Another disease often attributed to bats is rabies. McAllister notes that the threat of contracting rabies from bats is rare but bats do sometimes carry the disease. If you come across a lone bat, especially during the day, it’s best to avoid touching it and contact the Arkansas Game and Fish Commission.


Caves aren’t the only place you’ll find bats roosting during the day. They can also be found in trees, barns, and other man-made structures. Most bats awaken around twilight to feed and return to their roosts by dawn. Bats live in groups called colonies that can number into the thousands or even millions. Since bats play such a vital role in our ecosystem, maintaining thriving colonies of bats is important. You can make the area around your home more inviting by constructing a bat box and limiting or eliminating the use of pesticides. And of course, when you see a bat busily chasing insects on a warm Arkansas evening, thank it for its hard work and enjoy the acrobatics of an amazing mammal.


Photo Credits: Entry to Savoy Cave, Private Property, Washington County by Chris McAllister and used with permission. Bat photos are by Terry Mitchell and used with permission.

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Kimberly S. Mitchell loves journeys, real or imagined. She has hiked the Inca Trail, walked into Panama on a rickety wooden bridge and once missed the last train of the night in Paris and walked several miles home (with friends). She believes magic can be found in life and books, loves to watch the stars appear, and still dreams of backpacking the world. Now she writes adventures to send her characters on journeys, too. Pen & Quin: International Agents of Intrigue - The Mystery of the Painted Book is her debut novel. Find out more at KSMitchell.com.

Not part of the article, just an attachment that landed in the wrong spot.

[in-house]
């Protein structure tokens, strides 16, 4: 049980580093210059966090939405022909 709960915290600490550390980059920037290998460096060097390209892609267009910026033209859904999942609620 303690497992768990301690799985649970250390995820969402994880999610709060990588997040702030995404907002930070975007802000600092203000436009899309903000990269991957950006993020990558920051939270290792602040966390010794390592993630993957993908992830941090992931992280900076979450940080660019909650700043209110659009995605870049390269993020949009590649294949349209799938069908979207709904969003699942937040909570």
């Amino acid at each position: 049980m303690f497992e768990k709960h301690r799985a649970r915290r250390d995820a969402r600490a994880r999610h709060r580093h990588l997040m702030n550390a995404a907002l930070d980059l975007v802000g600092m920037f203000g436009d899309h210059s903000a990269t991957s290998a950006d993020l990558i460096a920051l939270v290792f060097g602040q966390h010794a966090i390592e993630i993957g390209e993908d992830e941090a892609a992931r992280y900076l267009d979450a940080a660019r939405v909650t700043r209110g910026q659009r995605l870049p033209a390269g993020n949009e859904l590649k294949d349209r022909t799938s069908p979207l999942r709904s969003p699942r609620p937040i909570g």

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6 responses to “Bats in Arkansas”

  1. Avery Nash says:

    Where can I find information (pros and cons) about attracting bats to my yard? HUGE mosquito problem but don’t want to spray. I’m fine with having small little kamikaze mammals flying around.

  2. […] of the world’s only flying mammal. Before we discuss ways to create a bat-friendly habitat, read this article on Bats in Arkansas for an overview of the feeding and roosting habits of […]

  3. Doug McDowall says:

    Plans for building a bat house can be found online or you can checkout the batbnb website and order a very nice one.

  4. […] reach out and appear to grab passersby. I celebrate wise old trees in the Halloween garden, home to bats and owls and flocks of blackbirds. The more warts and imperfections, the […]

  5. Tambam says:

    We recently moved to Holland Arkansas and to my surprise there are many many bats on our property. I don’t know where they are “hanging out” at while sleeping, so I have to ask; Will a bat live underground as in underground in a yard?
    We have several “never ending” holes in our yard and I was wondering if this could be their habitat.

  6. Diann Williams says:

    Is there a study on where the bat colonys are in NWA? (Like the butterfly and bird migration maps?) We had 3+ bats around our area 4 yrs ago.They disapeared. I just put up a bat house and wonder if there is a colony anywhere close. Im not a patient animal lover..2 years? Really?